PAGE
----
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How to Become a Critical Care Nurse: Education and Career Roadmap

Learn how to become a critical care nurse. Explore the education and licensing requirements and find out how to start a career in critical care nursing. View article »

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  • 0:53 Career Requirements
  • 1:28 Step 1: Education
  • 2:19 Step 2: Licensure
  • 2:37 Step 3: Acute Care Experience
  • 3:19 Step 4: Graduate Education
  • 3:44 Step 5: Certification

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Video Transcript

Critical Care Nurses

Critical care nurses are registered nurses (RNs) who care for acutely ill patients of all ages. They work in critical care settings, such as intensive care units and burn centers. Nurses in general spend many hours working on their feet and often experience back problems related to lifting and moving patients. Some may nursing critically ill patients on a daily basis stressful. Nurses can work both full-time and part-time. According to the U.S. Bureau of Labor Statistics (BLS), registered nurses can expect a 16%, or much faster-than-average, increase in employment from 2014-2024. In May 2015, they earned a median annual salary of $67,490.

Career Requirements

Degree Level Associate's or bachelor's degree
Degree Field Nursing
Experience Many employers require candidates with 1-2 years related experience
Licensure and Certification National Council Licensure Examination (NCLEX-RN), Certification in Advanced Cardiac Life Support and/or Pediatric Advanced Life Support
Key Skills Critical thinking, decision-making, empathy, and interpersonal communication; be familiar with medical and information retrieval software, and know how to operate imaging systems, traction equipment, and vascular catheters
Salary (2015) $67,490 (median for registered nurses)

Sources: U.S. Bureau of Labor Statistics (BLS), Job postings, O*Net Online

Step 1: Education

Nursing programs can lead to an associate's degree, a bachelor's degree, or a diploma. Once enrolled, aspiring critical care nurses take courses in human anatomy and physiology, chemistry, microbiology, and nutrition, along with the behavioral and social sciences. Those pursuing bachelor's degrees take liberal arts courses. Core nursing subjects generally include nursing ethics, mental health nursing, and pharmacology. Students also participate in clinical experiences in a variety of settings.

Success Tip:

Seek clinical rotations in intensive care units or similar settings. Many employers require experience in critical care settings. Although students are required to work in a range of clinical settings while in nursing school, they may be able to choose those related to their areas of interest.

Step 2: Licensure

In addition to completing an approved training program, critical care nurses must pass the National Council Licensure Examination for Registered Nurses (NCLEX-RN) before they can qualify for a state-level license. Additional requirements are set by each state's board of nursing.

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  • Clinical Nursing
  • Critical Care Nursing
  • Direct-Entry Midwifery - LM, CPM
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  • Mental Health Nursing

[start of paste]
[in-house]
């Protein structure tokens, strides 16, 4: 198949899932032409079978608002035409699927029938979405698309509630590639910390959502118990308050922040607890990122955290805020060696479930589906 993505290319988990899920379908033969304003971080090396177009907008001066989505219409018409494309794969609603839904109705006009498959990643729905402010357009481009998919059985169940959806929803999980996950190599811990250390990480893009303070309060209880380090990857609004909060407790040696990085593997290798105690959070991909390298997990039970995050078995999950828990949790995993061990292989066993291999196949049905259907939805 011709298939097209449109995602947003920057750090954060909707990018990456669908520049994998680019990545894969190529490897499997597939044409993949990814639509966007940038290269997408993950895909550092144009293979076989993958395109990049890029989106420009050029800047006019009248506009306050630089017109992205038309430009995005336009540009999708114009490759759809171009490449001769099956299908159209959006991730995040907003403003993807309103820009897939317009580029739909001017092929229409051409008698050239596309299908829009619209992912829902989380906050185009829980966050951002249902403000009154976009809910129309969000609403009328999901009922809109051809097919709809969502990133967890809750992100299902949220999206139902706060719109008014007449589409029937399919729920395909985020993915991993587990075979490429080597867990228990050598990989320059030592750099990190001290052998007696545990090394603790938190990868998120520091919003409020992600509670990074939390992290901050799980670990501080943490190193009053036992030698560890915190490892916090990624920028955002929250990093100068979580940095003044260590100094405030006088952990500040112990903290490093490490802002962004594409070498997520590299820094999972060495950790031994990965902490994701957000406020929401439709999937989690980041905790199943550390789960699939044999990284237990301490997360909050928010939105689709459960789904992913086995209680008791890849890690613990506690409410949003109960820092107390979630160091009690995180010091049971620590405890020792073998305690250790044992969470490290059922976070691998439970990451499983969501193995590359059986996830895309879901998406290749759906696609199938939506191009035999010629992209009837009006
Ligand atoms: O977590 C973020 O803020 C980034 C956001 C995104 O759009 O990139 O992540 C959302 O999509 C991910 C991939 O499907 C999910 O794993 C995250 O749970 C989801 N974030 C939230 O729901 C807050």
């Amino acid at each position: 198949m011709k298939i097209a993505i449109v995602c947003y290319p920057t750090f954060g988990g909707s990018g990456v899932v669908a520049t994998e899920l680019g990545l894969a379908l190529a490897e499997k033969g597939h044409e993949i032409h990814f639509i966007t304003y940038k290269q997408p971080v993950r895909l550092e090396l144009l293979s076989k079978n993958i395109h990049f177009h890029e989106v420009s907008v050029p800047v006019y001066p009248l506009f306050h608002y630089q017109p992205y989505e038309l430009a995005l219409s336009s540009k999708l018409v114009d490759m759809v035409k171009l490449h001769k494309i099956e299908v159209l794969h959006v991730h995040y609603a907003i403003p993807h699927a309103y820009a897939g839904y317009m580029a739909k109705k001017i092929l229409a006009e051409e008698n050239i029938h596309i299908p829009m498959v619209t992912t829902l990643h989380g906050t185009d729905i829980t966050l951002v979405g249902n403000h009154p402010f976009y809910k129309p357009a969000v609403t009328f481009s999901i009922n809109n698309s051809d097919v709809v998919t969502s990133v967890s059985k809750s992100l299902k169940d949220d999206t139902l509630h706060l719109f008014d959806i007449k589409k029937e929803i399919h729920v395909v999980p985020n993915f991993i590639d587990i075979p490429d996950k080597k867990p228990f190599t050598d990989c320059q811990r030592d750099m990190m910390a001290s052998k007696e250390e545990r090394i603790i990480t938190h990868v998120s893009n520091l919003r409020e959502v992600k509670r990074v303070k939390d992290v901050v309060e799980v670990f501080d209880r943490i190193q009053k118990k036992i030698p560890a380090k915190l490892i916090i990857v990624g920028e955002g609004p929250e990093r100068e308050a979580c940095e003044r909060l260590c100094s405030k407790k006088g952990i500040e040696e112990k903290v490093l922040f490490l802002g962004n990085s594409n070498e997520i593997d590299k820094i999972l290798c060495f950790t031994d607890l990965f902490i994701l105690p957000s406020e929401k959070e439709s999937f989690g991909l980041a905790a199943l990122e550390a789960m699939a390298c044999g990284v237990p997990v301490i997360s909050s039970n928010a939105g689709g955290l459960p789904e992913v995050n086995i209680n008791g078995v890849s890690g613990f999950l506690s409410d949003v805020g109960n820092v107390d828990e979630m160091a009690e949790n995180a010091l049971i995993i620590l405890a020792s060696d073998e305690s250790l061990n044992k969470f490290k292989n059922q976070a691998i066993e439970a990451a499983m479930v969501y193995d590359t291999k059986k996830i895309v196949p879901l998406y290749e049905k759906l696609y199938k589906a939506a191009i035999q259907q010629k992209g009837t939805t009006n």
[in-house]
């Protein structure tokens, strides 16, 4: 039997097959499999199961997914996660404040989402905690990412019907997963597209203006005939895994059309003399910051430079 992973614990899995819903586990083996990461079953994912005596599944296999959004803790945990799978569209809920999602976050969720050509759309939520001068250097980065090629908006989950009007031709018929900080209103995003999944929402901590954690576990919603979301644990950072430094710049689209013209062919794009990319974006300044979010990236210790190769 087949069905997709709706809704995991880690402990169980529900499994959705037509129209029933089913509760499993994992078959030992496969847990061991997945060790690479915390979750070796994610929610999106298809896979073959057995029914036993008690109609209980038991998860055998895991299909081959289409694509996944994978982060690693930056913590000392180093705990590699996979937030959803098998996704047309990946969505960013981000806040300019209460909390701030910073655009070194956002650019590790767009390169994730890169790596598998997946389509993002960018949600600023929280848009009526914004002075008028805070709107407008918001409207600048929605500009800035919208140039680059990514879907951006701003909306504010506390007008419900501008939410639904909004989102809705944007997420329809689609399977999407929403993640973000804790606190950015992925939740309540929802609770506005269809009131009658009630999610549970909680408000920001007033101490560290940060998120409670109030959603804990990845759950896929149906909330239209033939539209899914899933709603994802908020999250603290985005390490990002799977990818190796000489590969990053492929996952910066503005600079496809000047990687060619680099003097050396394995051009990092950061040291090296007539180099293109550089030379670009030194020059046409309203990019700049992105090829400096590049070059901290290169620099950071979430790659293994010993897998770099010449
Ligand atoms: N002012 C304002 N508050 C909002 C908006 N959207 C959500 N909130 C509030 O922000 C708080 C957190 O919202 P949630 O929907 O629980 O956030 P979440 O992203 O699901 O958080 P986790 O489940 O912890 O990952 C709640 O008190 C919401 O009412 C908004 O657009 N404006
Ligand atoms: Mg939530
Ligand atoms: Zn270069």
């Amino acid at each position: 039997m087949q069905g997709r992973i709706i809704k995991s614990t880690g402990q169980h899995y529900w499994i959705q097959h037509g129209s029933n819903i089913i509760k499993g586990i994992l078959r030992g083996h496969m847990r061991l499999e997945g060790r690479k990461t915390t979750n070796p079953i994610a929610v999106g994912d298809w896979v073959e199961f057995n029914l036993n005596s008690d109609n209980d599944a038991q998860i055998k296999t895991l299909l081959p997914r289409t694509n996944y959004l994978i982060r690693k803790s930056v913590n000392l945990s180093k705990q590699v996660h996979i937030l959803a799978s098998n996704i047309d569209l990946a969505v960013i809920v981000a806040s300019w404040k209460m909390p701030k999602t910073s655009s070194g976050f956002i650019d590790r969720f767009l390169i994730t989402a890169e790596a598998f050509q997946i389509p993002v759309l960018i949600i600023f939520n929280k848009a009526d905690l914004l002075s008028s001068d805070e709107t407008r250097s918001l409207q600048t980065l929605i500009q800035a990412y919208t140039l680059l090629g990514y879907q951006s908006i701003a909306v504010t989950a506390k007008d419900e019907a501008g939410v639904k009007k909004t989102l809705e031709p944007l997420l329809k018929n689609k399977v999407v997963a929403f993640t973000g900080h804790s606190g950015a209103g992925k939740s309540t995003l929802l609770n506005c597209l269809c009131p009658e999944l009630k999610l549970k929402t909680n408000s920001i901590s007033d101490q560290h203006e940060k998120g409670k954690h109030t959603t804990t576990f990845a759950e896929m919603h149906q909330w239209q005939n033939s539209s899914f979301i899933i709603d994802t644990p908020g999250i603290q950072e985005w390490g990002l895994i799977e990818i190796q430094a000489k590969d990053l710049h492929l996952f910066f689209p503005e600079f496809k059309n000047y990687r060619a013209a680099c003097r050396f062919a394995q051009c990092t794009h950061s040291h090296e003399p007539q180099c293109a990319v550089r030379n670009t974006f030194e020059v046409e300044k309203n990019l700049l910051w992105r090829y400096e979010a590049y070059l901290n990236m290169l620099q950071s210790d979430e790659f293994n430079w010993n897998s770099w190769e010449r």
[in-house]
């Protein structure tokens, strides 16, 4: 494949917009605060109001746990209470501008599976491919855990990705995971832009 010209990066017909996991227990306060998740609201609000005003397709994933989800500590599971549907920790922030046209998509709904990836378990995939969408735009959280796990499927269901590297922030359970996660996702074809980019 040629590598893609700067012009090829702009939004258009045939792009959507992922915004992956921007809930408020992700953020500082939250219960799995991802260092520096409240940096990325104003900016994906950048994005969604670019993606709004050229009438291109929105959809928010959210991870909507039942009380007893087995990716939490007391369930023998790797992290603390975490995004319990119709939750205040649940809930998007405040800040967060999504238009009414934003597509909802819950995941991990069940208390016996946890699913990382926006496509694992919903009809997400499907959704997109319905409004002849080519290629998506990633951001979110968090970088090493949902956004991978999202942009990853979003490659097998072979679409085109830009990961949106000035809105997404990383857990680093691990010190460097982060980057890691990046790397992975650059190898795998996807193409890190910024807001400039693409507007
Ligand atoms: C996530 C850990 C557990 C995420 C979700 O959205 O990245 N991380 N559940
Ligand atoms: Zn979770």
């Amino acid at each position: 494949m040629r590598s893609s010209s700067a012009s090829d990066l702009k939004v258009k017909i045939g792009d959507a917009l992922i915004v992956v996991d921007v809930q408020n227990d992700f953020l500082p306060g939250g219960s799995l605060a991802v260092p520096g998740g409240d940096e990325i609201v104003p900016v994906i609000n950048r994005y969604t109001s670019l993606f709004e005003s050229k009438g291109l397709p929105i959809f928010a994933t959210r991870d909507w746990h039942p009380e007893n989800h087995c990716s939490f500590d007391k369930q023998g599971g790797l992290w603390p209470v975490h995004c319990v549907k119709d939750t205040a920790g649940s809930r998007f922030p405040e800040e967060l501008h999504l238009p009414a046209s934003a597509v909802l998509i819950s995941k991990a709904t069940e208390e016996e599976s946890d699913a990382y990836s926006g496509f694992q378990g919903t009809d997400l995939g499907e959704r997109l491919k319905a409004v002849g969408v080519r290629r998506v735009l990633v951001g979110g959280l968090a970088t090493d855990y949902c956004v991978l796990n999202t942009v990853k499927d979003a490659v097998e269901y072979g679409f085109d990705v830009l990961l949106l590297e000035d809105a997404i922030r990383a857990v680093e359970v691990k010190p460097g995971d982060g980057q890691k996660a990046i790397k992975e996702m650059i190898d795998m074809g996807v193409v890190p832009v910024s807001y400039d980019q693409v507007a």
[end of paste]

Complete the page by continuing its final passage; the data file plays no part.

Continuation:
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  • Nurse Anesthetist
  • Nurse Assistant or Patient Care Assistant
  • Nurse Midwife
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  • Nursing Administration
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  • Pediatric Nursing
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  • Registered Nurse

Step 3: Acute Care Experience

Entry-level registered nurses typically evaluate patients, take vital signs, and administer medication. Those who continue their education, perform well, and gain experience may receive promotions or move to other areas. These might include intensive care or coronary care units where they can gain the necessary experience to become critical care nurses.

Success Tip:

Get certified in Advanced Cardiac Life Support (ACLS) and/or Pediatric Advanced Life Support (PALS), which may be required by some employers. The American Heart Association maintains guidelines and offers courses and testing for both certifications.

Step 4: Graduate Education

Some schools offer graduate nurse practitioner programs with a specialty in acute care, which can require anywhere from 39-60 credit hours of course work. At this level, students learn about clinical pathophysiology, trauma nursing, and advanced cardiac life support. They also take research courses and participate in clinical experiences. Some programs may include internships at medical facilities.

Step 5: Certification

Another way for critical care nurses to advance their career is by obtaining optional certifications. The American Association of Critical Care Nurses offers a certification for registered nurses and nurse practitioners working with acutely ill patients. The American Nurses Credentialing Center (ANCC) offers an Acute Care Nurse Practitioner Certification. Requirements differ between the certifying organization and level, but typically include the appropriate level of education, a nursing license, a certain number of hours of work with acutely ill patients, and a passing score on an exam.

Let's review. Critical care nurses earned a median annual salary of $67,490 in May 2015. To become one, you'll need a degree or a diploma and a state license, which requires passing the National Council Licensure Examination for Registered Nurses (NCLEX-RN).

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